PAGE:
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Hi everyone,

Thank you for your speedy & helpful replies! :)

I figured I'd post a hit since so many of you have offered super advice &
I'm guessing there's someone out there who needs the same information. Thank
you again!!

Here's my original post:

Hi Everyone,

I have a question for you. Has anyone ever heard of "renting" a textbook? I
have one last class before I graduate and the required book costs $130. I
looked online to see if I could find it for less & all of the places I've
found are still listing it for over $100 + shipping. But...there is one
place that popped up that I could rent the book for a semester (for less
than $70 and shipping is free) and then return it. I know I'll never use the
book again, so I'm not overjoyed at the thought of paying $130+ shipping.

Any help will be greatly appreciated!

Linda Lay
Future Library Media Specialist
Madison Alabama
boofredlay@knology.net 

Replies*************************** 

Yes, I just got done using bookrenter.com.  I will use them again and
shipping was free!

Good luck!
*******************
I saw something about this in the paper just a few days okay.  So apparently
there is such as thing as renting a textbook.
******************
My daughter does this regularly with great success.
******************
Yes I have, and like your situation, it was an economic decision. "Back in
the day" we rented our Dewey texts for our Cataloging class at the
University of Michigan. The cost to purchase was prohibitive and it made
sense to rent the books. As you pointed out, I would never have used those
heavy volumes.
 
Sounds like a good idea to me.
*****************
Yes, as a matter of fact, I have heard of renting textbooks.  They just had
an article about a week or so ago in the Fort Worth Star-Telegram about this
very practice.  
 
http://www.star-telegram.com/arlington_news/story/1489134.html 
 
There are two "local" institutions that are giving this a test run in the
area: University of North Texas and the University of Texas at Arlington.
It sounds like an incredible deal that I wish would have been available when
I pursued my four degrees.  I think back on how much money I spent, and I am
blown away!
 
I think it is an incredible savings.  One thing to consider: if you buy the
book new, you will still (likely) be able to sell it back.  I am not certain
that the two transactions vastly differ in the end.
 
Good luck!!
********************
I have researching this issue myself, and have heard rave reviews about one
site in particular: chegg.com (no, I am not affiliated with them in any
way). I am definitely going to use them this semester.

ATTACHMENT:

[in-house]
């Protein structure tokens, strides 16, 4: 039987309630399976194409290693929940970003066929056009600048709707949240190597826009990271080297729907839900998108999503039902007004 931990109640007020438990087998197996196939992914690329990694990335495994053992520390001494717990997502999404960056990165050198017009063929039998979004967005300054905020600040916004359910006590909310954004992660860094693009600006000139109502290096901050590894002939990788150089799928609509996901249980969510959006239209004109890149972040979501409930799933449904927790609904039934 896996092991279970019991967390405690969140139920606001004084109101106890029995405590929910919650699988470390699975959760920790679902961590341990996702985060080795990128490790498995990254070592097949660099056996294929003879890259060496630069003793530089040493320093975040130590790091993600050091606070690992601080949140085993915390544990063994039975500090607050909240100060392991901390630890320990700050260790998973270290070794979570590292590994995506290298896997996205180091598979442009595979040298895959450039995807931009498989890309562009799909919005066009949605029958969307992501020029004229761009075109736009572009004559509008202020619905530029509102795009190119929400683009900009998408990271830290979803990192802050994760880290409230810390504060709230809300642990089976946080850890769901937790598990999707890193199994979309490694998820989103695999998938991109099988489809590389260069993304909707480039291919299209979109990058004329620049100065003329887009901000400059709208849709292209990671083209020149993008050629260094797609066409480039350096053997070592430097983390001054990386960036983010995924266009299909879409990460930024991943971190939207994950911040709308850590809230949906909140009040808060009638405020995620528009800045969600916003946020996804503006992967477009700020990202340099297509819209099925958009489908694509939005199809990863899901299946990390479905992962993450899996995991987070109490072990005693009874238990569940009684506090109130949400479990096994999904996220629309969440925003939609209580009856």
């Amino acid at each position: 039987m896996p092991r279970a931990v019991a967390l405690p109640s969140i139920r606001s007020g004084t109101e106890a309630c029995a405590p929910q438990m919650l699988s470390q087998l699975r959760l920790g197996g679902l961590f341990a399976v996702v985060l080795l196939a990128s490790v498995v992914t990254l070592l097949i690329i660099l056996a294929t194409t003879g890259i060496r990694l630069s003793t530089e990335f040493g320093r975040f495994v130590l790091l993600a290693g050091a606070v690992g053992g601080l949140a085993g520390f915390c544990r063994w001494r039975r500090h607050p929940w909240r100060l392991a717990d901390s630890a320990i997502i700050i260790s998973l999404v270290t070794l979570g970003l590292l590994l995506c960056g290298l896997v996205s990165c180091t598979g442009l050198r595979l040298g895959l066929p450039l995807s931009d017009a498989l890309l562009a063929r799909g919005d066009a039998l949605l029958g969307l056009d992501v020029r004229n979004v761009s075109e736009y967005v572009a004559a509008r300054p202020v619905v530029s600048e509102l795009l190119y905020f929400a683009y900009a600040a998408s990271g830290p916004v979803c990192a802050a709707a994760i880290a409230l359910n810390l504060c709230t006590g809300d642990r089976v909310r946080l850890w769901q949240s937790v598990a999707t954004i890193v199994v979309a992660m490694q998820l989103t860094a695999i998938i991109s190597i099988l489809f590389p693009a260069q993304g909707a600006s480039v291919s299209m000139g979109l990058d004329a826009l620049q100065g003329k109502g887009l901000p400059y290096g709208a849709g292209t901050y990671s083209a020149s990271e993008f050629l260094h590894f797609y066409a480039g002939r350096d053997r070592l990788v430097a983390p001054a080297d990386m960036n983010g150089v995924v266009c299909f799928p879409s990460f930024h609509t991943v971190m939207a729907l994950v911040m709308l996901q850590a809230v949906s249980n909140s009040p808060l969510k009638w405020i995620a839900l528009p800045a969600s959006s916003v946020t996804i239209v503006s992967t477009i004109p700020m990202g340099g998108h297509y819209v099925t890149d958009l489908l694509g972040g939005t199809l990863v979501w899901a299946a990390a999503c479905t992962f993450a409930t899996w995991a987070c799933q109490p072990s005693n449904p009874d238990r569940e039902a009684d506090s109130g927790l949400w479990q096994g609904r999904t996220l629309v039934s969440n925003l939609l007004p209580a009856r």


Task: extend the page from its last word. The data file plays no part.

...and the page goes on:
I do not see the point in purchasing books I am going to need for only a few
weeks and then resell for a pittance in comparison to the retail cost.
Renting them seems like a much more reasonable option. Also, if I need a few
extra days/weeks or decide I would like to keep the book, chegg allows me to
do so without incurring exorbitant fees.

Hope this helps
*******************
I have been looking at textbook purchase myself.  www.dealoz.com lists a lot
of dealers and this is the first semester that I have seen anyone rent them.
It sounds like it has merit but couldn't you sell yours too?
******************
Have you tried borrowing the book through your state library?  I was able to
do that with one of the books I needed for a course a couple years ago.  I
had it on loan for a month, then renewed it.
*****************
Regarding your question, renting textbooks is FANTASTIC!  I can't say enough
good things about it.  My favorite rental house is Chegg.com, which I found
through bigwords.com (also a great tool to hunt down the cheapest copy of a
book).  Renting is a wonderful thing to do if you know you aren't interested
in keeping the book, or just can't afford to buy it right now.  One thing
that may help you save even more money... check to see if you can use the
previous edition of the textbook you need.  For example, if you need the
10th, see if there are vast differences/changes since the 9th - this kind of
info is usually available online via Amazon or the publisher's site.
Normally, the changes are not so big that it will affect your coursework,
and most professors will tell you what chapter to read, not what page range,
so the minor edition changes aren't vital.  If you can rent 'one edition
down' from the newest, you can save much more - I did this with one text
last year - the newest edition was going to cost me about $68.00 to rent,
and I checked with my professor to see if I could use the previous edition,
which I could, and it brought my rental fee for the semester down to $6.20!
In fact, each time I have asked a professor if I could use the previous
edition of a text, the answer was yes.  

Chegg.com has excellent service; I recommend them highly.  If their set
rental dates do not fit your course schedule, you can modify them, usually
for only a few more dollars, depending on the length of time needed.  
*******************



  

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